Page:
Where was I?

So I had this dream that I was at Shoreline Amphitheater in Mountain View. And I was sitting in the middle section of the seat-area. Strange, because in real life, I have never, ever sat in the seats; I’m a lawn section kinda girl.

But then I realize I’m not just in the seats, I’m in the area where the sound & light boards are. And it turns out I’M WITH THE FUCKING BAND. Like, the singer is my boyfriend or something. And during the show he pulls me onstage and I perform with them. And it was awesome.

As much as the following admission may strip me of my newly acquired indie rock rep for not only knowing who Pavement is (was?), but dreaming about them to boot, I only own one of their albums (as long as it wasn’t stolen somewhere along the way). And I’ve never seen them live. And I probably wouldn’t be able to pick out any of the band members from a lineup to save my life.

But it was still a pretty sweet dream. I mean, it’s no secret I like the mens who play the music. It’s also no secret that when I was youmger I wanted to be a performer, especially one who sang. Two birds, one dream.

3. John Goodman. This might rank as the second most bizarre dream I have ever had in my life. I wish I had some sort of real-life context for it, like I was watching a lot of Roseanne reruns at the time or something, but there’s absolutely nothing.

So in my dream, John Goodman was the dad of some faceless, nameless friend of mine. And somehow he and I became…involved. Yes, that kind of involved. I had a sexy dream about John Goodman. And, while chubby myself, I am totally not a chubby-chaser (Fella is string bean-ish, as was Stark from my previous post).

And that’s all I have to say about that.

4. God. Now this is the number one most bizarre dream I, in all my 33 years, have ever had.

I dreamed that I died. And I went to heaven and all that. It was nice. Comfortable. Like my living room. And I had friends there. But ultimately I was sad--I missed my family.

So God said unto me: “I guess you weren’t ready for this after all,” and sent me back to life on earth.

And ever since I have wondered: was it just a dream? Or did I actually die in my sleep and, well, you know the rest?

My rather religious mom chose the just-a-dream theory. Probably more because she’s my mom and couldn’t deal with the thought that her daughter had died in her sleep. Even if God spoke to her. And in heaven of all places!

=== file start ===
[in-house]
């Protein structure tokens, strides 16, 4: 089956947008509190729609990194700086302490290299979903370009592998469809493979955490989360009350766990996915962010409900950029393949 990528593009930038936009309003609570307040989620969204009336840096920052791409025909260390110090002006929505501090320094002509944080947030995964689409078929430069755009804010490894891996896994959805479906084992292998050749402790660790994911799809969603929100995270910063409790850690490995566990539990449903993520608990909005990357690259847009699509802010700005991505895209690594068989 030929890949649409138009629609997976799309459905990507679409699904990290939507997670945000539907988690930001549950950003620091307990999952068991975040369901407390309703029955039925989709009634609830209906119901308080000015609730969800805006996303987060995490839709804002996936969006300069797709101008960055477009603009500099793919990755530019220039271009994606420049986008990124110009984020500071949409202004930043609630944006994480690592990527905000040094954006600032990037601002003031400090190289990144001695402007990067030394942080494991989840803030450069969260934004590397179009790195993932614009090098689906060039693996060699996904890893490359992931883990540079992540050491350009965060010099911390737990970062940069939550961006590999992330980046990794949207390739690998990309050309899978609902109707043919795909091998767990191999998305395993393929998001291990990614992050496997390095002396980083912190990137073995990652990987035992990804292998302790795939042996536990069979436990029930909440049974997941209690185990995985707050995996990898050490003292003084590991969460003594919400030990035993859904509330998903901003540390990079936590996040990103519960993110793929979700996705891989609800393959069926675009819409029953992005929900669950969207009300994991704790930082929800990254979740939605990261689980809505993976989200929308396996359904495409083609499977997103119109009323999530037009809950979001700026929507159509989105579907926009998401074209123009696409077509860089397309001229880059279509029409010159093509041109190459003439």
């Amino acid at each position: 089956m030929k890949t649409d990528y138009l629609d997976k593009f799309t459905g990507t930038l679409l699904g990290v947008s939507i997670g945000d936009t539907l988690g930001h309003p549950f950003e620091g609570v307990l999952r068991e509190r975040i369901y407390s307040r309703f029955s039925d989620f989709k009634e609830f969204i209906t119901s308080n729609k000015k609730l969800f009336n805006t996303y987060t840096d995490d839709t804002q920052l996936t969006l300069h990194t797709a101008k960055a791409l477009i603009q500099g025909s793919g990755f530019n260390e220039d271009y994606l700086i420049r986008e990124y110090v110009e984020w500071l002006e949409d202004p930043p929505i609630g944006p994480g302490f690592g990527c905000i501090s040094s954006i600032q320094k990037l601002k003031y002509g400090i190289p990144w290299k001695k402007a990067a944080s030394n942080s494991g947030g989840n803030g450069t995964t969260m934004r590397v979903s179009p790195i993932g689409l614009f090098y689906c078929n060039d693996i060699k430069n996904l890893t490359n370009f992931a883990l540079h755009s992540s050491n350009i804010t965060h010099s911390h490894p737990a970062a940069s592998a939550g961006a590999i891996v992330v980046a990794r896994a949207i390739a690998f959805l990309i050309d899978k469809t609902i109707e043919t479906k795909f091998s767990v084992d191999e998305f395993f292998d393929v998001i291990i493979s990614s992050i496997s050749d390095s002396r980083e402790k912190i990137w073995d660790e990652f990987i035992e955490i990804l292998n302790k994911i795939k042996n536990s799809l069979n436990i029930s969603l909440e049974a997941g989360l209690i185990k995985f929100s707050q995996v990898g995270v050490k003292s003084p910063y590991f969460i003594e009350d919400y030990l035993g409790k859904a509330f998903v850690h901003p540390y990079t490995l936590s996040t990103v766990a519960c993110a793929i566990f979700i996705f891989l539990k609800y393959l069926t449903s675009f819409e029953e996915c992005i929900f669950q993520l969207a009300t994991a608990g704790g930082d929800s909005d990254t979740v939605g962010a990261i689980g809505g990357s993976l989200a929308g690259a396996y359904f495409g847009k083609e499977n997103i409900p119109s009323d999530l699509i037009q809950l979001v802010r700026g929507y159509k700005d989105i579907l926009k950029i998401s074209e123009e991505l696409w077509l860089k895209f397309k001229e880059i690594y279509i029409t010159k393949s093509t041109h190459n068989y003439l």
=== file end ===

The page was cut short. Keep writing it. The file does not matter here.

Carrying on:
So those are my celebridreams. Which celebrities invade your dreams?

Thursday, March 3, 2011

Strange Dream

Last night I had a pretty bizarre dream. I was with a guy I dated* in college, in his present day kitchen. We were bantering and flirting while he made breakfast. Then in walks this hot, fit blonde chick with the haircut I’ll be getting soon. I’m like, who is this broad?

So I assert my dominance and speak first. “Hi, I’m Michelle.”

“Oh, hi! I’m Michelle; Stark** is my boyfriend,” she explains.


“Oh, he…didn’t…mention. Well, my boyfrien--I mean, husband, Fella, is just getting ready in the bedroom.”

What??? Were we vacationing with him, er, them or something?!

That's pretty much it. It wasn’t a very involved or convoluted dream or anything (except perhaps the thinner, hotter version of me with the same name) but it was vivid and just strange. I hope I wasn’t talking in my sleep during the banter/flirt portion of the dream. That would be interesting to explain to Fella:

“Uh…well, uh…I was dreaming that I was flirting with this guy I used to make out with in college. In his kitchen.”

“You used to make out with this guy in his kitchen? That explains some things.”

“No! We were flirting in his kitchen. While he was making me breakfast."


“But you were there, too. So was his thinner, hotter version-of-me-with-shorter-hair girlfriend.”

Interpret that!

*I use the term “dated” loosely. He and I never actually went on a bona fide date. But he was the first boy I made out with at college. And over the 3+ years before I dropped out, we had an on-again, off-again “relationship” where we hung out a little and made out a lot. We kept in touch after I moved home and last e-mailed each other as recently as 2004. Wow, that was almost 7 years ago--not recent at all! I think about adding him as a friend on FB, but the insecure 18 year old me gets in the way every time.

**Names have been changed to protect the innocent and not-so-innocent alike.